Seventy-two races was all it took for Austin Dillon to have his best performance in the Sprint Cup Series, but even then he admits he was taken to “school a few times” during his first significant exposure to the front of the pack.
Dillon finished Sunday’s Pure Michigan 400 in fourth for his second career top-five finish. The first came in his 31st start, last year’s Coke Zero 400, during his rookie season for Richard Childress Racing.
While he’s seen success in the Camping World Truck and Xfinity Series, it wasn’t until Sunday’s race, which Dillon started from the rear due to an engine change, that Dillon led more than eight laps (19) and played a part in the drama of NASCAR’s top circuit.
“I felt like I’ve been able to prove that I can compete with these guys in the Xfinity Series and don’t know where it was in the Cup Series,” Dillon said. “We made some good changes and the finishes are starting to happen. From the Trucks and Xfinity, it takes a little while once you start having fast cars and running up front to learn how to race with these guys, and today was really good for me.”
One of the “good changes” Dillon attributed his career day to was the decision in June by Richard Childress to replace crew chief Gil Martin with Richard “Slugger” Labbe. Strategy by Labbe – not pitting during the competition caution – put Dillon in the lead early in the race. Dillon stayed there for 18 laps.
“I think we were probably the second‑strongest car and then we just didn’t adjust much,” Dillon said. “We haven’t run up there a lot, and it’s hard to change a car that’s capable of staying up there. So if I did it over again, I’d probably start freeing (it) up a little earlier. You know, his car was really good down the straightaway.”
On ensuing restarts, it would be Matt Kenseth, a 34-time Sprint Cup winner, who triumphed, leading a race-high 146 laps.
“I feel like I learned a lot,” Dillon said. “Matt took me to school a few times up front when I was slicing with him, and I’ll take that in the notebook and see if I can’t learn from it the next time up front.”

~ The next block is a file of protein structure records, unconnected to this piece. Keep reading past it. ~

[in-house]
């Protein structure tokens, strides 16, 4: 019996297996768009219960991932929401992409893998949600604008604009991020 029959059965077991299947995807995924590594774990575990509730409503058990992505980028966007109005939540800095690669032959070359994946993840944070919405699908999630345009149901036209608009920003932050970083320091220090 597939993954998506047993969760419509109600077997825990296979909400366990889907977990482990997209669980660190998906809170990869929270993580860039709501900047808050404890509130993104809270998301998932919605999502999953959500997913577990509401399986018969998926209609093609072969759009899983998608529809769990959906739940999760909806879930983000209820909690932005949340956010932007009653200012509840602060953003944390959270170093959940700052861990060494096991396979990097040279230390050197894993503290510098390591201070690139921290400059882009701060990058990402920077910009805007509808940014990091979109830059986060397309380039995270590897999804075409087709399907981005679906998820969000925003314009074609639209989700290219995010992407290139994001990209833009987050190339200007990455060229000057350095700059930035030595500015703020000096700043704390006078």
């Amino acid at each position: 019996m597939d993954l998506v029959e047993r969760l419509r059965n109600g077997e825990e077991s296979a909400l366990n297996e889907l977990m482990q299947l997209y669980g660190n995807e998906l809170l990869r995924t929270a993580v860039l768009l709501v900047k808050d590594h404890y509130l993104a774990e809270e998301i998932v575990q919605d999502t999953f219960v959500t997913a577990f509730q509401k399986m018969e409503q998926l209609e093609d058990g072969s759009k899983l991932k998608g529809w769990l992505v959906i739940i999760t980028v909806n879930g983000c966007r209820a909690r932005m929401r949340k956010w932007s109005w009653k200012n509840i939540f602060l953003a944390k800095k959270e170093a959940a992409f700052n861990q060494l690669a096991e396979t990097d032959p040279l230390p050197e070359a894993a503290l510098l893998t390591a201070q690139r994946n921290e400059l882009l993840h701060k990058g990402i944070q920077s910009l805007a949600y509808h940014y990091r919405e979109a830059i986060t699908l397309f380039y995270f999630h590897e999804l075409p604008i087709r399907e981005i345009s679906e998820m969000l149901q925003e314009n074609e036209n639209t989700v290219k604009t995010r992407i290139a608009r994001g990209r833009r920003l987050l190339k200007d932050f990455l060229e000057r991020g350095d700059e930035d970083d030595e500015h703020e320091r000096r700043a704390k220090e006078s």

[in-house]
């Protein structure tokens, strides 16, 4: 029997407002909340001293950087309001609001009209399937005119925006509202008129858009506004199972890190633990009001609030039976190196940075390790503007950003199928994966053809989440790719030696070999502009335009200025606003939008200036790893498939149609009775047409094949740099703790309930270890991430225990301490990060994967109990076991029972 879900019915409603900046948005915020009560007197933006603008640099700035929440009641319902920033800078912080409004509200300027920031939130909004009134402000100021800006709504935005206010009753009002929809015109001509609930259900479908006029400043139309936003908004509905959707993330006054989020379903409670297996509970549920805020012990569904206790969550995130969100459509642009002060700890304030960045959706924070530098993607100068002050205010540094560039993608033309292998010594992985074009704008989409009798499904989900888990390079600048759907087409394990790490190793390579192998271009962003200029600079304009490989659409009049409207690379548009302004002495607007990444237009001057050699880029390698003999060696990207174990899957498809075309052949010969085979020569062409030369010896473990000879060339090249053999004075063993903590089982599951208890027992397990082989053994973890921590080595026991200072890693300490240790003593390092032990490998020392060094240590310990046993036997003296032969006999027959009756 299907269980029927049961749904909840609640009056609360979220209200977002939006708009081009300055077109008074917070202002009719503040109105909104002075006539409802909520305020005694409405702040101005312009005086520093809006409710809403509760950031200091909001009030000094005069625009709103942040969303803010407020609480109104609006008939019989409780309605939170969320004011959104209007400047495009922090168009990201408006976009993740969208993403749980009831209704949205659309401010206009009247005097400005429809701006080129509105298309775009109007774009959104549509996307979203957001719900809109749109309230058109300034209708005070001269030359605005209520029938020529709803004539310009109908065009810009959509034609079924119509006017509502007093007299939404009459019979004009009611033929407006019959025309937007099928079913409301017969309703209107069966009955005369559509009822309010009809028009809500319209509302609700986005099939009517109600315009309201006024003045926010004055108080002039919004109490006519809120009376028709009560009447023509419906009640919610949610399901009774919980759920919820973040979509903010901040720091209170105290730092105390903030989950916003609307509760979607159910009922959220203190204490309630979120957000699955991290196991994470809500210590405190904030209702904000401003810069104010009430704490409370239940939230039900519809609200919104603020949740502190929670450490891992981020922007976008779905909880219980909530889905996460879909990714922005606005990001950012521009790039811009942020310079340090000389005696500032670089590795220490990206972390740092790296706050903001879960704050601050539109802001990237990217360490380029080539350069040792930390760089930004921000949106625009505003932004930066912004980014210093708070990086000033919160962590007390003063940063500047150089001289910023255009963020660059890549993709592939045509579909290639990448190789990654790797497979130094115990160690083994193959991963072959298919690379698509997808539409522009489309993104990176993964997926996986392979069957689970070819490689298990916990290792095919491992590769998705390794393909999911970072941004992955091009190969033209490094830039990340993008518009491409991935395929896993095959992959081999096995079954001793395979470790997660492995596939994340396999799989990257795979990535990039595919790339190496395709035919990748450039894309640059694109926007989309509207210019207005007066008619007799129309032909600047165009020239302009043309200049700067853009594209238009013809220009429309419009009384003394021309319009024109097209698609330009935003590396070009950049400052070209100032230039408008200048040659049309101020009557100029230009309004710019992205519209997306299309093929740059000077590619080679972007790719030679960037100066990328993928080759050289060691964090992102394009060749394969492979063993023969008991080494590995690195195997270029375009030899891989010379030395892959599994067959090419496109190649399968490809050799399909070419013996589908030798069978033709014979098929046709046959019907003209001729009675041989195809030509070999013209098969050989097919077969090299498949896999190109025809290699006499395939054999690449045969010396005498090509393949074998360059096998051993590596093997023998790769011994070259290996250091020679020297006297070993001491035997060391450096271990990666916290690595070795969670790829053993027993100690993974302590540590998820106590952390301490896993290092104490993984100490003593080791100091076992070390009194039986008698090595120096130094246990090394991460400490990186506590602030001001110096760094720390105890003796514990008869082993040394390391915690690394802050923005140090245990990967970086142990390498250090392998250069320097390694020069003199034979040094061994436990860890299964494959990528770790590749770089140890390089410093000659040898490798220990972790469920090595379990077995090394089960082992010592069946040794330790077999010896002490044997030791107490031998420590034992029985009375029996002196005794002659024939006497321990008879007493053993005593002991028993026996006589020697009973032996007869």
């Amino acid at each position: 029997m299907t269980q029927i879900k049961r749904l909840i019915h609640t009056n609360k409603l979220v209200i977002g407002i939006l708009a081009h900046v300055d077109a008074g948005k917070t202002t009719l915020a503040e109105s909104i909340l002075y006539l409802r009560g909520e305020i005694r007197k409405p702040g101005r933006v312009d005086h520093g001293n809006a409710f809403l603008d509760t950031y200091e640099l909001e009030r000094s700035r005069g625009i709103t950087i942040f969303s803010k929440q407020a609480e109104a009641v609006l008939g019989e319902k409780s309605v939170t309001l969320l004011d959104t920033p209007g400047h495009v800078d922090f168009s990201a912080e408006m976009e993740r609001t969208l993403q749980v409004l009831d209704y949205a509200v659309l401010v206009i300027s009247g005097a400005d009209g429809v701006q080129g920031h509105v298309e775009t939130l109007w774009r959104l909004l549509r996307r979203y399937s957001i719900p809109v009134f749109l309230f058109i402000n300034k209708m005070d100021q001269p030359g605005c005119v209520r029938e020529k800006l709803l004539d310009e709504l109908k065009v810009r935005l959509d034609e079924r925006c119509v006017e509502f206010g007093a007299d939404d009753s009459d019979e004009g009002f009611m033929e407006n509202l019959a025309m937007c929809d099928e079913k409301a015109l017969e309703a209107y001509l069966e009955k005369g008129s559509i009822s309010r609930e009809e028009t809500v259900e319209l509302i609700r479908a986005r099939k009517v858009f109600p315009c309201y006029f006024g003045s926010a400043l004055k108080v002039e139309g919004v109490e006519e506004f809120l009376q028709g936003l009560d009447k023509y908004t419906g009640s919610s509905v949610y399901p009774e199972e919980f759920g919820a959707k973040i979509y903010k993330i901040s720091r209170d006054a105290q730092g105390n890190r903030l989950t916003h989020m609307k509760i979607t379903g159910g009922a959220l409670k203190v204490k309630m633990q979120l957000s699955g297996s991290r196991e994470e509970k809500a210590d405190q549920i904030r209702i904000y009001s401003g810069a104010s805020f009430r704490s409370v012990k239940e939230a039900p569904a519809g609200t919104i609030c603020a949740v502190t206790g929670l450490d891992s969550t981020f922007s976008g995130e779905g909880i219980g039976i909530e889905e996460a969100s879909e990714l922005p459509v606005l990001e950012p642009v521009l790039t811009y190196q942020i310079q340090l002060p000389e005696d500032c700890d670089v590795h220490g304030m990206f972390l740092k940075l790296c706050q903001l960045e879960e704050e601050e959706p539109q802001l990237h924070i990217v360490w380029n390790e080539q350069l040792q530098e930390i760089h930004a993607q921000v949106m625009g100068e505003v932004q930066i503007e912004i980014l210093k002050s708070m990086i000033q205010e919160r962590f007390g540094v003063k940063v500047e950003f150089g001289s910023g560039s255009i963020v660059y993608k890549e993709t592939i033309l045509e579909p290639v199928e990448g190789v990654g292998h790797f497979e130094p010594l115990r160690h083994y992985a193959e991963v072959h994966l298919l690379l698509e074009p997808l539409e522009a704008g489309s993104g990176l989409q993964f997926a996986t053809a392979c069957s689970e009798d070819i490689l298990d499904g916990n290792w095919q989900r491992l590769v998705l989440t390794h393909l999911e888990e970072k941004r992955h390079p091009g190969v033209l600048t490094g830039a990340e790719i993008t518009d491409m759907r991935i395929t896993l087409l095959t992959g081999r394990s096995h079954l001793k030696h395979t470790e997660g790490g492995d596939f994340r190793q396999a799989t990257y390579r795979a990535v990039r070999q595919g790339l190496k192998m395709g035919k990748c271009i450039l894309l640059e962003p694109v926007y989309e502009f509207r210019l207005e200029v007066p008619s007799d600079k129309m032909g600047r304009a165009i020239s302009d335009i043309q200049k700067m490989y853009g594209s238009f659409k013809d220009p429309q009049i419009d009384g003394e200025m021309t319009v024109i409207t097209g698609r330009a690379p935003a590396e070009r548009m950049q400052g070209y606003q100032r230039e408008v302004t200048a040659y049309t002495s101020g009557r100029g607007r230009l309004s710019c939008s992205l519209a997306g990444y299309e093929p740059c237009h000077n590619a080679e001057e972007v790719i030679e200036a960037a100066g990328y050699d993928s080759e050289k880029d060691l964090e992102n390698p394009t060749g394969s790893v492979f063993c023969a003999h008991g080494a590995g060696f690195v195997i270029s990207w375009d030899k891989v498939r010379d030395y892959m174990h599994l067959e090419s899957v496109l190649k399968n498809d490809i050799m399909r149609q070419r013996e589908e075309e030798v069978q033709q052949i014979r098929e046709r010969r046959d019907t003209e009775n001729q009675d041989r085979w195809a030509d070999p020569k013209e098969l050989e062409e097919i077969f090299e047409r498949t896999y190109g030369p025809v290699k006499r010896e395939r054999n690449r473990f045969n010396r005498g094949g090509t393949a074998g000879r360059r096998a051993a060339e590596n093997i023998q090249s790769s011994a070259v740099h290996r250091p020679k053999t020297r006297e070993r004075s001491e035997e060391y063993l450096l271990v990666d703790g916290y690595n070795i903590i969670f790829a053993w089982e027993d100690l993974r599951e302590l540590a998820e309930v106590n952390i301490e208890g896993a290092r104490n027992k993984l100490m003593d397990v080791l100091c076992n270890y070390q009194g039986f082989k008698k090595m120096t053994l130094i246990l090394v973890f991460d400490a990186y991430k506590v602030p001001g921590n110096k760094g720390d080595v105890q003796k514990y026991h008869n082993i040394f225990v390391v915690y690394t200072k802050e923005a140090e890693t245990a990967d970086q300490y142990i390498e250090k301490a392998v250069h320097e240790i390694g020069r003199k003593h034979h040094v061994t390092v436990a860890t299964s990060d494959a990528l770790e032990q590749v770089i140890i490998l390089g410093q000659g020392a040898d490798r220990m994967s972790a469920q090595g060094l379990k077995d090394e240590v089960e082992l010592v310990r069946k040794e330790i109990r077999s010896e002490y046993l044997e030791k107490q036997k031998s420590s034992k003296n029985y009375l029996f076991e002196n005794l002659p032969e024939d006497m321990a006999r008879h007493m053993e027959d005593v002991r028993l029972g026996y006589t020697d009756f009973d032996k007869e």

Dillon, averaging a finish of 21st this season, hopes his next visit to the front comes Saturday night at Bristol Motor Speedway. Through three races at Bristol, he has an average finish of 16.3.
“I just wish we could have started this just a little bit earlier, but we’ve got a couple good races left for us,” Dillon said. “Really looking forward to Bristol. We (were running) third there with four to go and ran out of fuel. So if we can go to Bristol and compete, I think we can win there. I’m definitely looking forward to that race.”
In that race, four-time champion Jeff Gordon will be sporting the “rainbow warriors” paint scheme, emulating the height of his 23-year career, which ends in November. That will close the chapter on a significant part of NASCAR history.
Dillon is still trying to establish the beginning of his and knows there’s more to it than one top-five finish.
“A lot of hard work is going to go into it,” Dillon said. “Jeff just didn’t get here from running up front. He worked hard to get there. I’ve got a lot of work to put in. This is not just a thing you get in a race car and go fast. You’ve got to put a lot of effort behind it, and I’ve learned that the last year and a half. Hard work and effort behind it and focus really helps you.
“I’ll do my best to do that. I’d love to fill a void there when Jeff leaves.”